Recovery is an important part of your workout regime. After a strenuous, long workout or event, have a snack within 30 minutes, followed by a meal within 2 hours. Consider the 3 Rs for recovery nutrition.
Recovery = Refuel + Repair + Rehydrate
Does your recovery snack add up?
Chocolate milk contains all the nutrients for recovery in one convenient package! Keep it cold in your team cooler.
Water contains fluid but that's all. It's missing carbs, protein, and electrolytes. To complete your recovery snack, add a peanut butter sandwich.
Fruit juice is missing protein and, although it contains fluid, it's missing sodium (electrolyte). To complete your recovery snack, add yogurt - and don't forget to pack a spoon!
Milk contains the nutrients for recovery but has fewer carbs than chocolate milk. To complete your recovery snack, add a banana or a handful of dried fruit.
A typical sports drink is missing protein*. To complete your recovery snack, throw in a small bag of nuts/peanuts.
*Sports drinks with added protein have been formulated but are not widely available.
Once you've planned a recovery snack that meets the 3 Rs, think about convenience, food safety, availability, expense, and whether or not you actually like it!
Can I add protein powder to my chocolate milk to increase my protein intake post-workout?
You can boost the protein in your recovery snack by adding a scoop of whey protein powder (which contains about 17-30 grams protein per scoop depending on the brand). Some athletes like to add whey protein powder to chocolate milk, shakes or yogurt post-workout. Note that there is no benefit to having more than 30-40 grams of protein at a meal or snack - despite the excessive dosages recommended on containers of commercial protein powders.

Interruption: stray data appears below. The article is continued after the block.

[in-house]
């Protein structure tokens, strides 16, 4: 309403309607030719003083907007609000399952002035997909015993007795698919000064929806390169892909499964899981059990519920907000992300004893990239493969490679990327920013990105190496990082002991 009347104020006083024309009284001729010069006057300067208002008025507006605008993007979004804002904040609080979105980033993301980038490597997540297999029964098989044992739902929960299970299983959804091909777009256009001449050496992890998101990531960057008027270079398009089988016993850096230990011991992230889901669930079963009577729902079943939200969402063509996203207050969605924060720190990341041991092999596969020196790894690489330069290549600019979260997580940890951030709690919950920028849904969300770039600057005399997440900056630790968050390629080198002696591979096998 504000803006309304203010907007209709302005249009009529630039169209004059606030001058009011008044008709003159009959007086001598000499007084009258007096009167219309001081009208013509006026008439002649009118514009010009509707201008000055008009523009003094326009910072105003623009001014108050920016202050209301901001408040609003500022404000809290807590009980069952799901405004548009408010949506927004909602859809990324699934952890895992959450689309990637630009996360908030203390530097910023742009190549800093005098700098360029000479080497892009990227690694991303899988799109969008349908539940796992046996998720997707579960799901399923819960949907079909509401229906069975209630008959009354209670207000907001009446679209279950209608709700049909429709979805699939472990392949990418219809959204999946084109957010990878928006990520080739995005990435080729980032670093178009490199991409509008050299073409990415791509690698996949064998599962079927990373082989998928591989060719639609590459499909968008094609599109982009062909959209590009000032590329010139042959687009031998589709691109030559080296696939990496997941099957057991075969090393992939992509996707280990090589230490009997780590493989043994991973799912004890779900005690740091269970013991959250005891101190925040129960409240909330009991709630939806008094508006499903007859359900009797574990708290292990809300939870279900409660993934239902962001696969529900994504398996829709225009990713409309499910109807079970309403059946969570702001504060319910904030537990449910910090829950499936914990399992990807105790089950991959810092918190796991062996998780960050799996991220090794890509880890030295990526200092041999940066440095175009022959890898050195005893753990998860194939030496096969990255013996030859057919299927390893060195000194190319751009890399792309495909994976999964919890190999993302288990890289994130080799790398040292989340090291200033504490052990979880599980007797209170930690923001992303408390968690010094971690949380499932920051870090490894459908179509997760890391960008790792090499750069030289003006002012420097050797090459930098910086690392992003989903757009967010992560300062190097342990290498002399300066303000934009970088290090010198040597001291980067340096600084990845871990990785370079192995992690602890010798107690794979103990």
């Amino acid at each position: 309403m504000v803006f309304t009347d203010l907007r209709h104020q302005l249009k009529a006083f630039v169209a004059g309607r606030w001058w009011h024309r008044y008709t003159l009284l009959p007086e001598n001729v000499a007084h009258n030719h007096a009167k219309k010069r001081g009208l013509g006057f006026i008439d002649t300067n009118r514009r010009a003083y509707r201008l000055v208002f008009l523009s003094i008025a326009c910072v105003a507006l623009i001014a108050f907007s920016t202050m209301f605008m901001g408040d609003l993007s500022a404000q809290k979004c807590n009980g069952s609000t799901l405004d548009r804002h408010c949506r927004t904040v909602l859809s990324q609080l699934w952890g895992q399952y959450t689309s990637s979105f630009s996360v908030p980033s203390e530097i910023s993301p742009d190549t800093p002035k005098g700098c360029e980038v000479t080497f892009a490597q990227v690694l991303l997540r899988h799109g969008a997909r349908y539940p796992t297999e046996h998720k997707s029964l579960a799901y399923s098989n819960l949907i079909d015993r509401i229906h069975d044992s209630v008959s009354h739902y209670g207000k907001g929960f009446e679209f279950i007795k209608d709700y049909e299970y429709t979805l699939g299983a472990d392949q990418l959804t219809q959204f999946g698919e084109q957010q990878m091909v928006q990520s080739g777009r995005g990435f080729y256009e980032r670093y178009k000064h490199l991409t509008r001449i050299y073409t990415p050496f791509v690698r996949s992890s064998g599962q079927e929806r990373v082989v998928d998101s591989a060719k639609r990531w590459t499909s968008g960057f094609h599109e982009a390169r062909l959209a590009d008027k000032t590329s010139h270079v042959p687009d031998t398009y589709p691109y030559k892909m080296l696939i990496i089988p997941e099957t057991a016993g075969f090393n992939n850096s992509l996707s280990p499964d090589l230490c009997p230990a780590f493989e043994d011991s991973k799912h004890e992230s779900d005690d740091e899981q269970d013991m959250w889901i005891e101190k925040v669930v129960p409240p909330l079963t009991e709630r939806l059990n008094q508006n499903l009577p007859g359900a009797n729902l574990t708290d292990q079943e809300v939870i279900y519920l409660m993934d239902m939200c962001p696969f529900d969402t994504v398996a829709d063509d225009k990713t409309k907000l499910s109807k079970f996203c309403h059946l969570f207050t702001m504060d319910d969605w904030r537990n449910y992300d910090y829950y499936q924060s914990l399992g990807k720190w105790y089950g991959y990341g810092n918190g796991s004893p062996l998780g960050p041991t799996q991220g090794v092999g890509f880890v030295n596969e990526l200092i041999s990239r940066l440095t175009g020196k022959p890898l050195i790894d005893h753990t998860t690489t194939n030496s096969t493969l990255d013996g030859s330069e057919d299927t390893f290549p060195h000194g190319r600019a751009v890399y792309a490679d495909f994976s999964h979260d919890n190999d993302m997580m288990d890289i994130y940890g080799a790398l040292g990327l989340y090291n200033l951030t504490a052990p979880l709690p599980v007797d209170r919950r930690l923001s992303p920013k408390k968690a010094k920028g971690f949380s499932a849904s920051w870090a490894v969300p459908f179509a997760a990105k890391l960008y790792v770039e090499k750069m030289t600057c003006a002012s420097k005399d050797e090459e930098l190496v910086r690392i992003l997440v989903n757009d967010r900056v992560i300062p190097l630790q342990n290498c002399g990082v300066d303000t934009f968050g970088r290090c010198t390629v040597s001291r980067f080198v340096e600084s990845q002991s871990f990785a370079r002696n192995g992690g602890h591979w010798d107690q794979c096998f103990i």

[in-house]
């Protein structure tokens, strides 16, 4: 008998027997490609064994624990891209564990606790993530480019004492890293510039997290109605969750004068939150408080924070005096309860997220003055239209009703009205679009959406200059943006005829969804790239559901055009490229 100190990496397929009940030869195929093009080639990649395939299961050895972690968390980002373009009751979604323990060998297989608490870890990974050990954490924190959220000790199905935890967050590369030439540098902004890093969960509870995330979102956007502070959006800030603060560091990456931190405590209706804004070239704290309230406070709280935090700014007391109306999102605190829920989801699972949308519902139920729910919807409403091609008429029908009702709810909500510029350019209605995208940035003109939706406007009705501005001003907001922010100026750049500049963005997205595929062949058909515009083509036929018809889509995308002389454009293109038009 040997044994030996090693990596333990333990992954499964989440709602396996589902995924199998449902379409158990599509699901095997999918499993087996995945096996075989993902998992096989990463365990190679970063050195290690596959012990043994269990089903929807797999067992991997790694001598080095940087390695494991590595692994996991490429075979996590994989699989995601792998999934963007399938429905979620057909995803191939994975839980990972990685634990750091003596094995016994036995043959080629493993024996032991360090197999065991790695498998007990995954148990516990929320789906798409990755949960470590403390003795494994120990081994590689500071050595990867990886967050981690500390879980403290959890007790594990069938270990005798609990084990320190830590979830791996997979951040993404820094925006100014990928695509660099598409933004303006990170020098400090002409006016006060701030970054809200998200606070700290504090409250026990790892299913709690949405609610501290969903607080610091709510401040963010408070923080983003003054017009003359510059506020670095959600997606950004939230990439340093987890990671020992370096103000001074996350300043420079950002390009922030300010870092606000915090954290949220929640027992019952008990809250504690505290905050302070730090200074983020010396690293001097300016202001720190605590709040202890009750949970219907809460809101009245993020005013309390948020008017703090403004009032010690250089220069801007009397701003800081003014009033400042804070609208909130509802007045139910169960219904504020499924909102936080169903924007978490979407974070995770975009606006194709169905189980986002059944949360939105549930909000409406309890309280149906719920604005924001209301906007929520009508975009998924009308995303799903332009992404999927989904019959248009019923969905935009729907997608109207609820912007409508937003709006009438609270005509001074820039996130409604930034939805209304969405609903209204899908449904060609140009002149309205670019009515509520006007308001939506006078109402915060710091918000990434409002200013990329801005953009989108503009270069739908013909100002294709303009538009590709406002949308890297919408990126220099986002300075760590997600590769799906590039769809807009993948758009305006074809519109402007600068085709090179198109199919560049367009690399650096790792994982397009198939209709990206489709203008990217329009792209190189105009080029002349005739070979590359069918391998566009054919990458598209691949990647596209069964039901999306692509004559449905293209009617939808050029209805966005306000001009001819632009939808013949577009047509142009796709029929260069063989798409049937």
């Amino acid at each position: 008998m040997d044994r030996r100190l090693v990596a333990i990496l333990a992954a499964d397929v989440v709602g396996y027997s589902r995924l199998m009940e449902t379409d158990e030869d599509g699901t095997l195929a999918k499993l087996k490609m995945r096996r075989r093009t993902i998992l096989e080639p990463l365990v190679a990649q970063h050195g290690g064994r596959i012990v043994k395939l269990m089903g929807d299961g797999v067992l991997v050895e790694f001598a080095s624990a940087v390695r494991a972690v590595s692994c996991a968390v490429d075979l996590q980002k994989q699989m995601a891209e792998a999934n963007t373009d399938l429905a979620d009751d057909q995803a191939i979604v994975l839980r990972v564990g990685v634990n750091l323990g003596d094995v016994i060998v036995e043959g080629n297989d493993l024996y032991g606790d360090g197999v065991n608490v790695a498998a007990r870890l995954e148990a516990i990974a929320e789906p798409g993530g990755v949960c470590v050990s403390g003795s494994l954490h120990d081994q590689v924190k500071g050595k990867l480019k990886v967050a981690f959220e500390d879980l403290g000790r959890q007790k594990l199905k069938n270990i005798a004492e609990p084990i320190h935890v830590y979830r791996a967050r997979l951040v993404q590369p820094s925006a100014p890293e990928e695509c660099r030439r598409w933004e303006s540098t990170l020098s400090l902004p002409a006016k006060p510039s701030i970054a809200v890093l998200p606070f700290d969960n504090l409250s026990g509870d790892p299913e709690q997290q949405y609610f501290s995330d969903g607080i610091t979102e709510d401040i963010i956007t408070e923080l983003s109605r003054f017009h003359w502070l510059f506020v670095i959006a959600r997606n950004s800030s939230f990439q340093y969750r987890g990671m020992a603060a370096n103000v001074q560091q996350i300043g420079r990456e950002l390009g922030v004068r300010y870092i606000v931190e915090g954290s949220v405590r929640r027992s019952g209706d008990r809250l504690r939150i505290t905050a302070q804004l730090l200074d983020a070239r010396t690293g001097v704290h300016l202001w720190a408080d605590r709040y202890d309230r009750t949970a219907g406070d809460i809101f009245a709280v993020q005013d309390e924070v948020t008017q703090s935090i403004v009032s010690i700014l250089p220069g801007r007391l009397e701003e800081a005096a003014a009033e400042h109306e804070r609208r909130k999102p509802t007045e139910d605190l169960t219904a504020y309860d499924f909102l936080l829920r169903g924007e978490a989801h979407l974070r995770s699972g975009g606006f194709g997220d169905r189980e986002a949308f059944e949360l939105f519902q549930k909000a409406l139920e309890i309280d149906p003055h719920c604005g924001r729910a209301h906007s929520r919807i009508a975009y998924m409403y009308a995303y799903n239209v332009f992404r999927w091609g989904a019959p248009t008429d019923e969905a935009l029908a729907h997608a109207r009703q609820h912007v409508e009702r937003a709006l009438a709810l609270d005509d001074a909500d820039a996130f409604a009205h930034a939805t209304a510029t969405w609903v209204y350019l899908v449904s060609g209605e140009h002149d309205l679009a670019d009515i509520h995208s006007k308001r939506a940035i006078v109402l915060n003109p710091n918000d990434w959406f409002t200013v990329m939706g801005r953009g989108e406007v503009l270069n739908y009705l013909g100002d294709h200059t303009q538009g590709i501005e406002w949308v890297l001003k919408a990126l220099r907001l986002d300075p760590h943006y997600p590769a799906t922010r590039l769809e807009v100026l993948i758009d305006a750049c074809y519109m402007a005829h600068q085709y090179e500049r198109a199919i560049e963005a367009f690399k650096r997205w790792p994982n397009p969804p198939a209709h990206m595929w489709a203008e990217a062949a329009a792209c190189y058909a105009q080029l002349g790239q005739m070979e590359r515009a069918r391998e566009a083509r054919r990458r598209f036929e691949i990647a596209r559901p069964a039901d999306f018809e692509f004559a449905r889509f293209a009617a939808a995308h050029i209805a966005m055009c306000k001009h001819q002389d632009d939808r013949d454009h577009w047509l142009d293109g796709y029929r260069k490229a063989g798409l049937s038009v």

I like strawberry-flavoured milk better than chocolate milk. Is it a good recovery snack?
Yes. Other flavoured milks such as strawberry, orange or vanilla, also refuel, repair and rehydrate.
I know that carbohydrate stores in the body (glycogen) can be depleted following heavy exercise, but what activities count as “heavy exercise”?
Recovery snacks are most important after long, steady, intense activity (e.g. marathon running, cycling, cross-country skiing) and strenuous, intermittent bouts of exercise (e.g. hockey, volleyball, basketball, soccer).
Since fat is a source of energy, what about fat in my recovery snack?
Carbs, protein, fluid and electrolytes are the most important nutrients for recovery. Fat is not a major fuel during heavy exercise, so you don’t need to replenish it with your recovery snack.
I know that I should include some protein in my recovery snack, but how much is enough?
If you want to get technical, sport dietitians recommend including 15-30 grams of protein in your recovery snack. A 500 mL carton of chocolate milk or white milk contains 18 grams of protein, a 175 mL container of Greek yogurt contains approximately 17 grams of protein, and a handful of peanuts contains 10 grams protein. All of these are examples of protein-containing recovery snacks.
Aside from milk, yogurt, peanuts, and nuts, what are other examples of protein-rich foods?
Other options that can be carried on the go include: a small can of tuna or salmon (easy to open if you pick the kind with the peel-back lid), hard boiled eggs, or sliced deli meats (be sure to keep egg and meat in a cooler). And don’t forget to complete your recovery snack by adding some carbs. What to add? How about bread or a bagel to make it a sandwich!
Is coconut water a good recovery beverage?
Coconut water contains fluid and electrolytes, but almost no carbohydrate or protein, so it doesn’t refuel or repair.